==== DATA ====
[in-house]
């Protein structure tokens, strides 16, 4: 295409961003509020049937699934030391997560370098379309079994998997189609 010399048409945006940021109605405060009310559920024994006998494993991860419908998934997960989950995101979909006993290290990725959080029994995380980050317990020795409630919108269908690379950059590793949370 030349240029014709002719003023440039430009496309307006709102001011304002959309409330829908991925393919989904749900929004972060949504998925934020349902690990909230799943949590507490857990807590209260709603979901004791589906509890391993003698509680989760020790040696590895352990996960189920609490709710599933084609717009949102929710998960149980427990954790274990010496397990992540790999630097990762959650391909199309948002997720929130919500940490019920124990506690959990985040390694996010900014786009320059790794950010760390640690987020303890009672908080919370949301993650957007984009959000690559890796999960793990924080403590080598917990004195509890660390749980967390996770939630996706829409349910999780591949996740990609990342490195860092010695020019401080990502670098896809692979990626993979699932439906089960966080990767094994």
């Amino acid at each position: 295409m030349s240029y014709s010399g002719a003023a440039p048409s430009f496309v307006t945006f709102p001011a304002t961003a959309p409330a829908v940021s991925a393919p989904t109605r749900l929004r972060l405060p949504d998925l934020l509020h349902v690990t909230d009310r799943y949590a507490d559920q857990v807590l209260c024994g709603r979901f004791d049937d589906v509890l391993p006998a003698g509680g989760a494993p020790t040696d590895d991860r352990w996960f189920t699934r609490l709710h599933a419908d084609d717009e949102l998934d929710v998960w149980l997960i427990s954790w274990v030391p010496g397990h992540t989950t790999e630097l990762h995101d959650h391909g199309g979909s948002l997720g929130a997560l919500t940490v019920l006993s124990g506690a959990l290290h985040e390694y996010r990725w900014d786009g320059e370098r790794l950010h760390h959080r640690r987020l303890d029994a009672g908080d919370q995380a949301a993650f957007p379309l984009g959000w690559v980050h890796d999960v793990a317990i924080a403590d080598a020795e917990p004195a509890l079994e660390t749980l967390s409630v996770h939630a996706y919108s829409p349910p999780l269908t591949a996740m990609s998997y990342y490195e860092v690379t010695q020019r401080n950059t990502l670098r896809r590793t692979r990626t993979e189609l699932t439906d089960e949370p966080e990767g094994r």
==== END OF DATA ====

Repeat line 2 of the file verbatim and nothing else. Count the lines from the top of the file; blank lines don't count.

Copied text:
């Protein structure tokens, strides 16, 4: 295409961003509020049937699934030391997560370098379309079994998997189609 010399048409945006940021109605405060009310559920024994006998494993991860419908998934997960989950995101979909006993290290990725959080029994995380980050317990020795409630919108269908690379950059590793949370 030349240029014709002719003023440039430009496309307006709102001011304002959309409330829908991925393919989904749900929004972060949504998925934020349902690990909230799943949590507490857990807590209260709603979901004791589906509890391993003698509680989760020790040696590895352990996960189920609490709710599933084609717009949102929710998960149980427990954790274990010496397990992540790999630097990762959650391909199309948002997720929130919500940490019920124990506690959990985040390694996010900014786009320059790794950010760390640690987020303890009672908080919370949301993650957007984009959000690559890796999960793990924080403590080598917990004195509890660390749980967390996770939630996706829409349910999780591949996740990609990342490195860092010695020019401080990502670098896809692979990626993979699932439906089960966080990767094994």